TRENTON, N.J. (AP) — The Democratic mayor of a New Jersey town flooded during Superstorm Sandy says she was told an ultimatum tying storm recovery aid to her support of a prime real estate development came from Republican Gov. Chris Christie.
Hoboken Mayor Dawn Zimmer told ABC's "This Week" on Sunday that the message was delivered by Lt. Gov. Kim Guadagno (gwah-DAHN'-oh) at an event in Hoboken in May to promote the opening of a new supermarket.
Zimmer says Guadagno told her: "This project is really important to the governor." And Zimmer says Guadagno then told her: "This was a direct message from the governor."
During a separate appearance on CNN's "State of the Union," Zimmer says she didn't reveal the conversation until now because she feared no one would believe her.
"I didn't think anyone would believe me," she said. "I probably should have come forward sooner, but I really didn't think anyone would believe me."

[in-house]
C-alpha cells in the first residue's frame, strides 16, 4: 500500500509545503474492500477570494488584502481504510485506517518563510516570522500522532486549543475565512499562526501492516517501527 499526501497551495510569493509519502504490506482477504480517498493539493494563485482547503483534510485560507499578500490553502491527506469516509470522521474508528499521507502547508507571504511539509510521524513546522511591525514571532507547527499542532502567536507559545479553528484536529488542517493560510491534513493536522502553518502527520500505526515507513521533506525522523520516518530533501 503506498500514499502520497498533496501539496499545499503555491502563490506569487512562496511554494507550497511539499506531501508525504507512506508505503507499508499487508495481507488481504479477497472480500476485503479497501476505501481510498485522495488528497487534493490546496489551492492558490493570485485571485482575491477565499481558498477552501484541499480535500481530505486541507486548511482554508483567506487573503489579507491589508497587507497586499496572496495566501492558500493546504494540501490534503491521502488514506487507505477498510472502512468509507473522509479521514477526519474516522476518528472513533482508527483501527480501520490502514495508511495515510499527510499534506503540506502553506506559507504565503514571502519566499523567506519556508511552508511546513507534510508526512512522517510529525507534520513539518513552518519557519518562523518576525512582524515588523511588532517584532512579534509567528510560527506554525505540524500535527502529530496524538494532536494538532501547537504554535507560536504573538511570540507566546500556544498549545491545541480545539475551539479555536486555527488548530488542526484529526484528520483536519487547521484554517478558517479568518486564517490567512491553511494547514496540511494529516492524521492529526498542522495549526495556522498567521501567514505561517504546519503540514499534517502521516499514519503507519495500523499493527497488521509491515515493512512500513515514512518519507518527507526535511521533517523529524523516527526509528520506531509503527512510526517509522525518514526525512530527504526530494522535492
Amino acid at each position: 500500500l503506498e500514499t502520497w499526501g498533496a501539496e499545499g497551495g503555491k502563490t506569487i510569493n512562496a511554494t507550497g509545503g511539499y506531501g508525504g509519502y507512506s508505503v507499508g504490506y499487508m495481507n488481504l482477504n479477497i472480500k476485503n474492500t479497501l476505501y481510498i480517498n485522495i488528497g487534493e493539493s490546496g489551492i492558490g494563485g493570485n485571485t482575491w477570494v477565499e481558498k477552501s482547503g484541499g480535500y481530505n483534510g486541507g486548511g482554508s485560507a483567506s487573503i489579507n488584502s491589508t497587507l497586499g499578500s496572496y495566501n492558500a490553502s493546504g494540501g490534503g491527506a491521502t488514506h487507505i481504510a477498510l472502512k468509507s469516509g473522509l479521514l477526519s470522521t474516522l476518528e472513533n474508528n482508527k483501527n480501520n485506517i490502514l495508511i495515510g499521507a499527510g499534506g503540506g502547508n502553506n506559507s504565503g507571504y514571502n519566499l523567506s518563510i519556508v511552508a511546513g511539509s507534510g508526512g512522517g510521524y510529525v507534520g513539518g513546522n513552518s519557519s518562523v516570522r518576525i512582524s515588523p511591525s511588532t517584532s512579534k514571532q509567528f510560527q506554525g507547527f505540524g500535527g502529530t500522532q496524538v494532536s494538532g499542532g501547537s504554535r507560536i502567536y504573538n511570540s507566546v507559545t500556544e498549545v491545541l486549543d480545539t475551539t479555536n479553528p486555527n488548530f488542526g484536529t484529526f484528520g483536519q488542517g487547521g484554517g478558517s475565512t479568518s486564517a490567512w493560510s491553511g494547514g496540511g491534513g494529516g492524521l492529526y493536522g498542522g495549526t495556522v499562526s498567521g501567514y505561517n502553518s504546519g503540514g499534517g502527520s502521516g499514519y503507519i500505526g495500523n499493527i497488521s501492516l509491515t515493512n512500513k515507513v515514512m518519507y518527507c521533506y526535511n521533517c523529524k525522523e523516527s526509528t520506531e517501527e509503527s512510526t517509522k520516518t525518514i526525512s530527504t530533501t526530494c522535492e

Christie spokesman Colin Reed called Zimmer's remarks "categorically false."
Zimmer pushed back on this characterization of her remarks.
"I stand by my word," she told CNN. "They were holding our Sandy funds hostage."
"I haven't been a part of the Democratic machine," she continued. "I did have a really good relationship (with the governor) so I couldn't believe they were doing this."
Zimmer met with the U.S. Attorney's office following the interview, CNN reported Sunday evening.
"This afternoon I met with the U.S. Attorney's office for several hours at their request and provided them with my journal and other documents," she said in a statement to CNN.